I saw this last weekend. It’s worthwhile if you’re interested in this topic (I am, and I have bought the book since viewing this), but it lacked the kind of fresh new insights and ideas that I was hoping to hear. It’s also interesting to see how in this venue [AEI/Brookings] the book appears as a text on issues of regulation & public planning. — Tony
On Monday, October 16 at 12:00 am [i.e. midnight Sunday night, ET]
Infotopia: How Many Minds Produce Knowledge Cass Sunstein
Description: Cass Sunstein’s “Infotopia” explores the rise of new ways to share and aggregate information. The author details how politicians and companies use open-source software and internet-based techniques to make better decisions. Mr. Sunstein is joined by George Mason University economics professor Tyler Cowen and associate professor Robin Hanson to discuss the future of the human potential to pool information. This event was hosted by the American Enterprise Institute in Washington, DC.
Author Bio: Cass Sunstein is Karl N. Llewellyn Distinguished Service Professor of Jurisprudence at the University of Chicago Law School and the author of “Radicals in Robes,” “Republican.com,” “Why Societies Need Dissent” and “Designing Democracy: What Constitutions Do.” Mr. Sunstein is also a contributing editor at the New Republic and the American Prospect.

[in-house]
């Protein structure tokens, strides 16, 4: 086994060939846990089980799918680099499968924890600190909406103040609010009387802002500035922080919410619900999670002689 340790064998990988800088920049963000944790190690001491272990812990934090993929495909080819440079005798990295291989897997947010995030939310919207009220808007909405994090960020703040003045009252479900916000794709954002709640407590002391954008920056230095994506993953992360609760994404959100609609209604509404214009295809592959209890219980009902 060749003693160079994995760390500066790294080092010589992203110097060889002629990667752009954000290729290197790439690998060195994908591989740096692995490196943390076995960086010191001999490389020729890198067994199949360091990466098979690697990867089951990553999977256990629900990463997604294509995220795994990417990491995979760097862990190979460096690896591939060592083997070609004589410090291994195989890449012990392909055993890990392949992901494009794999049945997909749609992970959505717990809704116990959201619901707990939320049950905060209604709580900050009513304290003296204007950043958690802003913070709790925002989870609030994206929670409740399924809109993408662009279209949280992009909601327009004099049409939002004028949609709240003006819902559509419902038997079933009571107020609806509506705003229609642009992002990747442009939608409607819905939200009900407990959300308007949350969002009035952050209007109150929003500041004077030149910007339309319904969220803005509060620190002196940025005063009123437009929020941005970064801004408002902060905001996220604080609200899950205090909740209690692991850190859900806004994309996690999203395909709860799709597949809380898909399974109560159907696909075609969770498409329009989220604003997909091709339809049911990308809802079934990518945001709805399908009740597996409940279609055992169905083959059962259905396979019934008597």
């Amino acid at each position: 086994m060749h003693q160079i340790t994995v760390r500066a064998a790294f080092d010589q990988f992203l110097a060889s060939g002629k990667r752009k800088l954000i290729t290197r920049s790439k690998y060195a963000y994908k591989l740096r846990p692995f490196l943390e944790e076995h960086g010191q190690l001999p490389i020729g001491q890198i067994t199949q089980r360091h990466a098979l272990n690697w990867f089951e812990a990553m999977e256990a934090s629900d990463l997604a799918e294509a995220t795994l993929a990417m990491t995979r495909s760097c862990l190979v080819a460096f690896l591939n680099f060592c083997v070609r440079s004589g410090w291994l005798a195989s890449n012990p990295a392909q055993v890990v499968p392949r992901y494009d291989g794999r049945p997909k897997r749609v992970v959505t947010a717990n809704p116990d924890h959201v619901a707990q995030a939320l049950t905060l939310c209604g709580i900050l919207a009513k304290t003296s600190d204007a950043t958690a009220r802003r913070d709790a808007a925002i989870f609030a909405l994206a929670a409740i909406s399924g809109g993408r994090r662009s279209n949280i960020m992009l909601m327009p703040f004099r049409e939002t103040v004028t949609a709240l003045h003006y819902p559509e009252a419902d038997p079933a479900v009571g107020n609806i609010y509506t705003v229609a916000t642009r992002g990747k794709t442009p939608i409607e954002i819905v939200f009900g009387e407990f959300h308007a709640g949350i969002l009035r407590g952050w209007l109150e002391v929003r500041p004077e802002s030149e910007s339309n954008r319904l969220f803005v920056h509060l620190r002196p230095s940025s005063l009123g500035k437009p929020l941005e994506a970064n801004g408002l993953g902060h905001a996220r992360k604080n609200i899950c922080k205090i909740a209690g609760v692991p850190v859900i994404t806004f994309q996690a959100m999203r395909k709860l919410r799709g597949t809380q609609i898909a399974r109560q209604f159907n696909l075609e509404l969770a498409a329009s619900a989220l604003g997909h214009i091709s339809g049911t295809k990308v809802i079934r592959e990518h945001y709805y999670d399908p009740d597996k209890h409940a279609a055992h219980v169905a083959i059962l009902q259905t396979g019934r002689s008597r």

Publisher: OXFORD UNIVERSITY PRESS 198 Madison Avenue New York, NY 10016
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Infotopia: How Many Minds Produce Knowledge
American Enterprise Inst.-Brookings Jt.Ctr.for Regulatory Studies
Washington, District of Columbia (United States)
|Sunstein, Cass R.||Professor, University of Chicago, Law School|
|Cowen, Tyler||Professor, George Mason University, Political Economy|
|Hahn, Robert W.||Director, American Enterprise Inst.-Brookings Jt.Ctr.for Regulatory Studies|
|Hanson, Robin D.||Associate Professor, George Mason University, Economics|
Cass Sunstein talked abou his book Infotopia: How Many Minds Produce Knowledge, published by Oxford University Press. In his book, Professor Sunstein presents the possibilities of a human potential to aggregate information by sifting through volumes of unfiltered information without resorting to prejudice and preconceptions. Professors Hanson and Cowen joined him in a discussion moderated by Mr. Hahn.